Varanasi emphasises that the capability to deliver a BPO service with value added beyond cost saving is what a country like Kenya must develop to become a serious destination. Kenya already has the advantage of price and service flexibility. Services can also be delivered faster and by better skilled workers. Providers need to improve quality, boost revenue and conserve capital for clients. That requires learning about the company you service – employing business analysts and undergoing extensive discovery periods to size up their problems and design tailor-made and packaged solutions.
Packaging is key: Jerry Durant, Chairman Emeritus of the International Institute for Outsource Management, says leading companies should consider mergers and acquisitions as a way to build a portfolio of skills. This would also help to organise the overpopulated tier-three provider market and make it more efficient.
A few Kenyan companies are moving in these directions: Horizon Contact Centre has brought in a team of experienced internationals and is adamant about multiple discovery stages and customer service. Ken-Tech Data wants to integrate information technology enabled services (ITES) with the call centre model. And Advantech Consulting gave an encouraging presentation about developing outsourcing projects to meet African-specific needs. The company has developed what it calls the eBay for specialty coffee exchange in Africa where farmers can sell high value, roasted beans directly to buyers around the world, and is developing a similar online agricultural exchange for Comesa. Advantech’s latest project is the design of a monitoring and evaluation framework for non-profit organisations. NGOs are infamous for their data mismanagement, and thus M&E presents a good area to outsource that carries potential efficiency and value added for both NGOs and their donors. There is also a lot of money in it, because donors set aside a specific portion of every grant to cover M&E activities. Advantech says they already have long list of potential clients. If the company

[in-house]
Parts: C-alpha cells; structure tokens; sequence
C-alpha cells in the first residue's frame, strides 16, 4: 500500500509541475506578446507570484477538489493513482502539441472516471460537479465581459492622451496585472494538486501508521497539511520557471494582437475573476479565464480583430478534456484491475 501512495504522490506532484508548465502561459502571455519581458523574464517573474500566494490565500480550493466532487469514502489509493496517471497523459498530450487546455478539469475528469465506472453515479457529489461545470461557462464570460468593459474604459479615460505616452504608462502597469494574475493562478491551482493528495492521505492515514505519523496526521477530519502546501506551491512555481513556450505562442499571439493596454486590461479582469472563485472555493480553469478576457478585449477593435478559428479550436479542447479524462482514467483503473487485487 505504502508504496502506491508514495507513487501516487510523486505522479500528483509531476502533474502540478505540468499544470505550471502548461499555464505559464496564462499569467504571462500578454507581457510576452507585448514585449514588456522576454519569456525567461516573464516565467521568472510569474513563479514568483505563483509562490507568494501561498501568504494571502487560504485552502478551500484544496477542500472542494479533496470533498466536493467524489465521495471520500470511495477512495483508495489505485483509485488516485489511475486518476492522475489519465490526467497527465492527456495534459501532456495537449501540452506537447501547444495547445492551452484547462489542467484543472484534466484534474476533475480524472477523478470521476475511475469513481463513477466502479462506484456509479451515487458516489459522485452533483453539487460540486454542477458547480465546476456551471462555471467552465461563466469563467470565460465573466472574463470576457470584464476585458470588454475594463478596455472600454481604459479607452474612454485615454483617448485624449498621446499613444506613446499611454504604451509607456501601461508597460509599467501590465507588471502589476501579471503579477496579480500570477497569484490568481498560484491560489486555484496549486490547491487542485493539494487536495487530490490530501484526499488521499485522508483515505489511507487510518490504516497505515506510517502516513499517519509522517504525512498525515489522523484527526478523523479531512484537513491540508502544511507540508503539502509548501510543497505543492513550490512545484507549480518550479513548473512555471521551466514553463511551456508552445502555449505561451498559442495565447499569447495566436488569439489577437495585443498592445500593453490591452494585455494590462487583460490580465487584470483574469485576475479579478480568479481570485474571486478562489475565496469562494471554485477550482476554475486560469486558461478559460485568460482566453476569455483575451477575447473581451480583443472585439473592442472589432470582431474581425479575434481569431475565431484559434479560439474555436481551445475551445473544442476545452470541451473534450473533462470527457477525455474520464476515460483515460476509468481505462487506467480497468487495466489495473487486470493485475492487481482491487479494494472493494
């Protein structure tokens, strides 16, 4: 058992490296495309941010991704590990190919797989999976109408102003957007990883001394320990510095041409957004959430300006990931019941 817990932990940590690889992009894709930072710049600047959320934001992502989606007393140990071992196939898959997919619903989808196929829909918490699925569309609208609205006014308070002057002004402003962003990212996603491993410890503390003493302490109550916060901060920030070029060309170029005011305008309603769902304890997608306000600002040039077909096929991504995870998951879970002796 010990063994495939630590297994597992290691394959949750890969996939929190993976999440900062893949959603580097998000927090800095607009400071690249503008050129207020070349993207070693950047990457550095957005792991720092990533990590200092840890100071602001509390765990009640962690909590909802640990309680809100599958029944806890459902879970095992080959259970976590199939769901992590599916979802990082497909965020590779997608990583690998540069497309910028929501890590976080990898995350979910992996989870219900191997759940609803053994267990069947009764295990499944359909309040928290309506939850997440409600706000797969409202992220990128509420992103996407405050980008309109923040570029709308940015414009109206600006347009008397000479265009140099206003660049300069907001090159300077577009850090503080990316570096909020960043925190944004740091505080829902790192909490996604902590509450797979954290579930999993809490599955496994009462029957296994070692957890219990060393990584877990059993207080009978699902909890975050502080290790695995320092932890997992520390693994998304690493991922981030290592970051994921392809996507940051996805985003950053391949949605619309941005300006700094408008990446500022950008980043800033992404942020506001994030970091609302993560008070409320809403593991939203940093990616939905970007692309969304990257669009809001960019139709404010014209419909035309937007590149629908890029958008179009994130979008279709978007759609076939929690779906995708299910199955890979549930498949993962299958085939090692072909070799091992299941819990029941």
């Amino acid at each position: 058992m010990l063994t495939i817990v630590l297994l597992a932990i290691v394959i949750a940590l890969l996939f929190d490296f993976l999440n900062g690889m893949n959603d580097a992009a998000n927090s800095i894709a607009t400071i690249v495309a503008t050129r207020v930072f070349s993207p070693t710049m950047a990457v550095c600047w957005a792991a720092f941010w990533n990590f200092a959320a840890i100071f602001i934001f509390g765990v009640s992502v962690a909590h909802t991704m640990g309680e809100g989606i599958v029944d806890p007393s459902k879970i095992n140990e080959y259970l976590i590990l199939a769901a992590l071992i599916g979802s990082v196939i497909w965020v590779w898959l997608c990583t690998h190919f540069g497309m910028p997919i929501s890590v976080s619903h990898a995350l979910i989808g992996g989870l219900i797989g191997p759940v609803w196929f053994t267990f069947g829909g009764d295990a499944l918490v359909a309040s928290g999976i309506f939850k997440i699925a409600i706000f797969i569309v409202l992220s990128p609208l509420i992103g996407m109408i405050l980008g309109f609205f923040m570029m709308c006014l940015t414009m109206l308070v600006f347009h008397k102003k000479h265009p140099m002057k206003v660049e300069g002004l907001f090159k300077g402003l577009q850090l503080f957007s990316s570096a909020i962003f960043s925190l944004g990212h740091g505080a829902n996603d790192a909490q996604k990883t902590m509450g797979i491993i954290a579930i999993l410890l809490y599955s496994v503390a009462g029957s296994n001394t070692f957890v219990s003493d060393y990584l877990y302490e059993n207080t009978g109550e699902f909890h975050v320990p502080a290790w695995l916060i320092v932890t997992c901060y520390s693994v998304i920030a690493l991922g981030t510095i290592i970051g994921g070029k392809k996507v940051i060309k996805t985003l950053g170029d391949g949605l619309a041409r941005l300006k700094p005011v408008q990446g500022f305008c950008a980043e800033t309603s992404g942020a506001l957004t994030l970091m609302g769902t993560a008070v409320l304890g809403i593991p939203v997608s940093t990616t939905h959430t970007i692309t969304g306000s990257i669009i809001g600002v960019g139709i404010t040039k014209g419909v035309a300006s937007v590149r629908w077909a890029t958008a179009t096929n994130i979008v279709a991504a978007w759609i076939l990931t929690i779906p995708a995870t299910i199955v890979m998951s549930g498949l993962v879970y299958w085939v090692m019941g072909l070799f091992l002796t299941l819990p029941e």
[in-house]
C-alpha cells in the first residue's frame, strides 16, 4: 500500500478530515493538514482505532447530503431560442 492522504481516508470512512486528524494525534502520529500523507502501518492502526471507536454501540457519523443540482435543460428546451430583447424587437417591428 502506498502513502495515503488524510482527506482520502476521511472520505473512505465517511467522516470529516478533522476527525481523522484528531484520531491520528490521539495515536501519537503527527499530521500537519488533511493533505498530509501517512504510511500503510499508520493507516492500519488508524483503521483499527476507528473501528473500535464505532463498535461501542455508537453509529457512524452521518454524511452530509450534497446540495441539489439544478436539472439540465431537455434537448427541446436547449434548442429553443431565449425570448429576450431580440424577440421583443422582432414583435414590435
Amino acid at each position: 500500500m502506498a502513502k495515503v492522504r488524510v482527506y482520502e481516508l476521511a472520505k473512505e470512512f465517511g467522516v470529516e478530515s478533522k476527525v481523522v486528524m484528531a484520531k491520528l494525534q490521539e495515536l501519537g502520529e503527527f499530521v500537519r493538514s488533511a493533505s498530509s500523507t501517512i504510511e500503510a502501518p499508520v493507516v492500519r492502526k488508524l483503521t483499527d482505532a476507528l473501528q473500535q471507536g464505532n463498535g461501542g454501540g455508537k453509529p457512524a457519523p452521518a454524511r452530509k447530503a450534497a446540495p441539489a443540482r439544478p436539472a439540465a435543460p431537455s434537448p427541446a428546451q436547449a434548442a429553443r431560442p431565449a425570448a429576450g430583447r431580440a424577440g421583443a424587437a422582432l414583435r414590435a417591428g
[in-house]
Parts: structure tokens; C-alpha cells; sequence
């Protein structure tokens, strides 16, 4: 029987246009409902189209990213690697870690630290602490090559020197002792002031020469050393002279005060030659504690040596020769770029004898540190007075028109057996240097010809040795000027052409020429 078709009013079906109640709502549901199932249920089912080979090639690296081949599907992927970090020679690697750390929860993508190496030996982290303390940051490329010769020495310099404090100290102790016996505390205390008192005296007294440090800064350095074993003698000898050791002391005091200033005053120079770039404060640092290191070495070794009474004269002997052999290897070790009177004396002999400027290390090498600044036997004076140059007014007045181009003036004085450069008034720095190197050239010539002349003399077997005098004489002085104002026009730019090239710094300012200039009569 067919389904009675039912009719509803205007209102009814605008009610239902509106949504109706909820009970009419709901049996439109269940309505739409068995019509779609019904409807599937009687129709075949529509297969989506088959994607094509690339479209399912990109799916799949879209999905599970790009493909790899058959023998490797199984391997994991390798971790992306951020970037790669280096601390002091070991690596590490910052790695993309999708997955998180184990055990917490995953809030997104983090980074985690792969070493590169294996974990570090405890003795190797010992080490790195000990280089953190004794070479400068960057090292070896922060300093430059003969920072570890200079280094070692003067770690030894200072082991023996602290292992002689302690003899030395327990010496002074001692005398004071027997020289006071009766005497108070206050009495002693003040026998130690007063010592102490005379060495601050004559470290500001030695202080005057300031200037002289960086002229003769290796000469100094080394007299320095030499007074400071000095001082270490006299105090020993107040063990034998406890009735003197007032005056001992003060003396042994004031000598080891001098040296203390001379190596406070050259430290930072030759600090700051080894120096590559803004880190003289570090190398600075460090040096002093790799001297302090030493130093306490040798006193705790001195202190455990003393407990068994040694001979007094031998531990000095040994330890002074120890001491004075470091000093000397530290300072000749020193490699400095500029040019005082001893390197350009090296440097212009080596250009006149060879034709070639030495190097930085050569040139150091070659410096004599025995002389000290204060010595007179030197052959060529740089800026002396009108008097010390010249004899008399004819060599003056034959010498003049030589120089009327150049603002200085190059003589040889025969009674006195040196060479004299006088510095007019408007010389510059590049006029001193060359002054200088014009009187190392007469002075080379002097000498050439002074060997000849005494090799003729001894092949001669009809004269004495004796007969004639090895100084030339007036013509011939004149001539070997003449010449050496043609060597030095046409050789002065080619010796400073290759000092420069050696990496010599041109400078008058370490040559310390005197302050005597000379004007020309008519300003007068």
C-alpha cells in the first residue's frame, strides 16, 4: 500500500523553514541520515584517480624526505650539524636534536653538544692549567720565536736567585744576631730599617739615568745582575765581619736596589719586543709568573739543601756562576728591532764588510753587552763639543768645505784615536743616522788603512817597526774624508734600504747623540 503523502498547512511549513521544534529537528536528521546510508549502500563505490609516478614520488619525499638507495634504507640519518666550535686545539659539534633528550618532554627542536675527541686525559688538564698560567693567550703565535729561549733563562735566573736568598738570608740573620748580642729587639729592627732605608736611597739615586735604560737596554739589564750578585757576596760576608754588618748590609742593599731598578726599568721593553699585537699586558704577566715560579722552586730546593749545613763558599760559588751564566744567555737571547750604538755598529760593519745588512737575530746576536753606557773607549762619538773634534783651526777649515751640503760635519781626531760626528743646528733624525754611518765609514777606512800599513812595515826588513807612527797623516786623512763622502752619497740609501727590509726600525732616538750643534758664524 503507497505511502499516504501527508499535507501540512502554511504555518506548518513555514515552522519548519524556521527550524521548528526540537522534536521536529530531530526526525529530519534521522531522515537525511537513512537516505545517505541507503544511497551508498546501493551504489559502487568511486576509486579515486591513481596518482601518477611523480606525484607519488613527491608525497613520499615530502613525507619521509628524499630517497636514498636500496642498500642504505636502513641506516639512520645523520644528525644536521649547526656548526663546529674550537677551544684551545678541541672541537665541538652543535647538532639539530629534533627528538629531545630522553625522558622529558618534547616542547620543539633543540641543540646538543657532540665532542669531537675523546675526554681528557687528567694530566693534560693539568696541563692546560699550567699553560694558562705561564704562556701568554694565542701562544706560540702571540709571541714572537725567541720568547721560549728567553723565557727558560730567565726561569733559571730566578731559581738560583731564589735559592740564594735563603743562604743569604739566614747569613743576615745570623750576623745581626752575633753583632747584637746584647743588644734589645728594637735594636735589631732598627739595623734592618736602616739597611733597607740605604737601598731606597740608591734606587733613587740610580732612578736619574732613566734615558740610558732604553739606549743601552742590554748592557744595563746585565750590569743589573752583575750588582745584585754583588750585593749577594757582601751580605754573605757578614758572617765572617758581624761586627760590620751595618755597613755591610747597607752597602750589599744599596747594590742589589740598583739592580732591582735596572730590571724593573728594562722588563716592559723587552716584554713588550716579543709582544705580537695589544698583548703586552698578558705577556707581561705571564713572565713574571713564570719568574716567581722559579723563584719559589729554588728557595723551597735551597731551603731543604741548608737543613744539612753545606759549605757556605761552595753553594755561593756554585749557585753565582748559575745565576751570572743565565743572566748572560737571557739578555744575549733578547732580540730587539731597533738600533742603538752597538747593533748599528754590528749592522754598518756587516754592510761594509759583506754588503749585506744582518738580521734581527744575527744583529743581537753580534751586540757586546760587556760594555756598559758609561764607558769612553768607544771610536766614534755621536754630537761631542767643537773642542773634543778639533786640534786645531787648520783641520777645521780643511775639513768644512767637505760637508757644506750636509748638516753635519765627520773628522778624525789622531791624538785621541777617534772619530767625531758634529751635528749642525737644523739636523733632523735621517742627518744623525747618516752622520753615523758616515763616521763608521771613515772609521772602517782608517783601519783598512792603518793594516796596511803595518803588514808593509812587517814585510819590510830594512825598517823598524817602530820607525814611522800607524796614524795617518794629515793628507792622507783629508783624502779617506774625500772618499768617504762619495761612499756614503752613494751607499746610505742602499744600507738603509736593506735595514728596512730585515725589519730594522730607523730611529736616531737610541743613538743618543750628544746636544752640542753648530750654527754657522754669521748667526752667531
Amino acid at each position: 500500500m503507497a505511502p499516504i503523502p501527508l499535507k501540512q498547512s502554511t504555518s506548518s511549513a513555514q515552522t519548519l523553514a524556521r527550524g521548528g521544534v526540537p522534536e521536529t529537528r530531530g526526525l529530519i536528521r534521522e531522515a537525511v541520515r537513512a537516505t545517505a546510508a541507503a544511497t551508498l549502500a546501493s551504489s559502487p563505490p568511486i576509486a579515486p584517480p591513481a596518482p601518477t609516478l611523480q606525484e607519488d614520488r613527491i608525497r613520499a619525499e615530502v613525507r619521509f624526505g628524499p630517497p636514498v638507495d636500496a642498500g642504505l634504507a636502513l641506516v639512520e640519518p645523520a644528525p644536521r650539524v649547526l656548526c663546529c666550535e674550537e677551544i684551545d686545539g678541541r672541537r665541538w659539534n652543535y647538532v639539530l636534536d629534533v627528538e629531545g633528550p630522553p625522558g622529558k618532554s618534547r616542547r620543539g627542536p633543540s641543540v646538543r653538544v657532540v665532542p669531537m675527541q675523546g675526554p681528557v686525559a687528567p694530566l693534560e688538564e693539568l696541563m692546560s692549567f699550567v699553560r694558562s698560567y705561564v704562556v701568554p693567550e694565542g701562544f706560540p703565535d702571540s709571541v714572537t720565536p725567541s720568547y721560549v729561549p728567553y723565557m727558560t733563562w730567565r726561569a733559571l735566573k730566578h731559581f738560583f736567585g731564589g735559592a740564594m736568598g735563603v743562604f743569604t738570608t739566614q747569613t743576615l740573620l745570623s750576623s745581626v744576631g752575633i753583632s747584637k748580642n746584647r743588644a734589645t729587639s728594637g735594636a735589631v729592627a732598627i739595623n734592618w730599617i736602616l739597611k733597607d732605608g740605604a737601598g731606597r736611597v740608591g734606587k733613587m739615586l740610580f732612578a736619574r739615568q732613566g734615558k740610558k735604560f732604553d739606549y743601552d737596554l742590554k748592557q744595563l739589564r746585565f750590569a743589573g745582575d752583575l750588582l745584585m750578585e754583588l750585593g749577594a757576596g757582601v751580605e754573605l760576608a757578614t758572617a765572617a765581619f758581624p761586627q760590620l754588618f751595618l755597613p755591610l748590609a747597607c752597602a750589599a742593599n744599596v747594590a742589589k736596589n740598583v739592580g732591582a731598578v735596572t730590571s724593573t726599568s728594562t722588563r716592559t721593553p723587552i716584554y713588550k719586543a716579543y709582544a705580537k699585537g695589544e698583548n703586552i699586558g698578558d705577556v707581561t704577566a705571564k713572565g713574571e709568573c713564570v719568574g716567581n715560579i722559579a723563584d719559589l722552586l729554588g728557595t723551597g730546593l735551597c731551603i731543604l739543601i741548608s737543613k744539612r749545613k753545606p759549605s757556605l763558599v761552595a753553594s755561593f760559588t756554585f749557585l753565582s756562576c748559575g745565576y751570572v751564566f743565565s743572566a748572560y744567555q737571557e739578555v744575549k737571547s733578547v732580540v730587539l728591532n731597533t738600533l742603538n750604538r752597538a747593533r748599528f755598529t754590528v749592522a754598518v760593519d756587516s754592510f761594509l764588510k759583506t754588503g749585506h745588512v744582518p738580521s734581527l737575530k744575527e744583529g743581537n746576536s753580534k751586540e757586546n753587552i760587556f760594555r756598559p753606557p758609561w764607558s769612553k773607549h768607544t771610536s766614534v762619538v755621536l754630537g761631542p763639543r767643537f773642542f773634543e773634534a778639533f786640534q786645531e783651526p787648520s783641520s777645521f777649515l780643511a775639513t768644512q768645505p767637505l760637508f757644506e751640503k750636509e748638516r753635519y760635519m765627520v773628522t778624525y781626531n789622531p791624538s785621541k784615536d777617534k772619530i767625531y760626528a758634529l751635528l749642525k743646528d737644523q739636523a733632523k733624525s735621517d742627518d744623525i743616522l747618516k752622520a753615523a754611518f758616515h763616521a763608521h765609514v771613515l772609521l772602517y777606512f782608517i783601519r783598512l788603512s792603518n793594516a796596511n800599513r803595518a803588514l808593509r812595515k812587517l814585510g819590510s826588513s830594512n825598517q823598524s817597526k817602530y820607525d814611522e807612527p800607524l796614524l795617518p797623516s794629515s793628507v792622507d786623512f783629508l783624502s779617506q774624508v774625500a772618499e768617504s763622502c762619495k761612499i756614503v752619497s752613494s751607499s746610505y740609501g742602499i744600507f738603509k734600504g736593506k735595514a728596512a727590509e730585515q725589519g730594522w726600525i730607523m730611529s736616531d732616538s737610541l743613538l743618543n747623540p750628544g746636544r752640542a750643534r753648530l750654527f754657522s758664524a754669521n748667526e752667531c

can get this right, there is nothing stopping it from providing similar solutions to NGOs even beyond the region.
Durant says Kenyan providers must develop industry niches like this to differentiate themselves. He is not sure what other industries the country would be best suited to tackle, but he had one significant suggestion: Kenya might consider an outsourcing approach that no one – not even China or India – has tried before by offering a shared ROI model. That would involve sharing risks, resources and rewards on both sides of the outsourcing relationship, with service providers taking responsibility when their client’s business takes a hit, and also sharing in the upside benefits when things go well.
Making sure the Kenyan market is perceived as data secure is also a must. The permanent secretary noted that data protection legislation has been linked to the Agenda Four reforms and should thus be passed very soon. And the experts still say that if Kenya can continue to develop just a few core companies, e.g. KenCall, KenTech Data, and Horizon, who attract business from high profile multinationals, the industry will grow. Localisation is another area with potential: with the fibre optic cable now in place, many Asian outsourcing companies will look to establish themselves in East Africa to service clients who want a regional footprint here. This presents competition, but also an opportunity to peddle the local expertise these companies will need, and extract knowledge transfer through partnerships with them. Partnerships with companies from leading regional countries like South Africa have been discussed as another good way to build capacity, although competition will likely continue to prevent this. Ideas like training Kenyan BPOs to specialise in software testing are also good ones. They just need to avoid attachment to mislabeled and unrealistic bandwagons like the “KPO revolution”.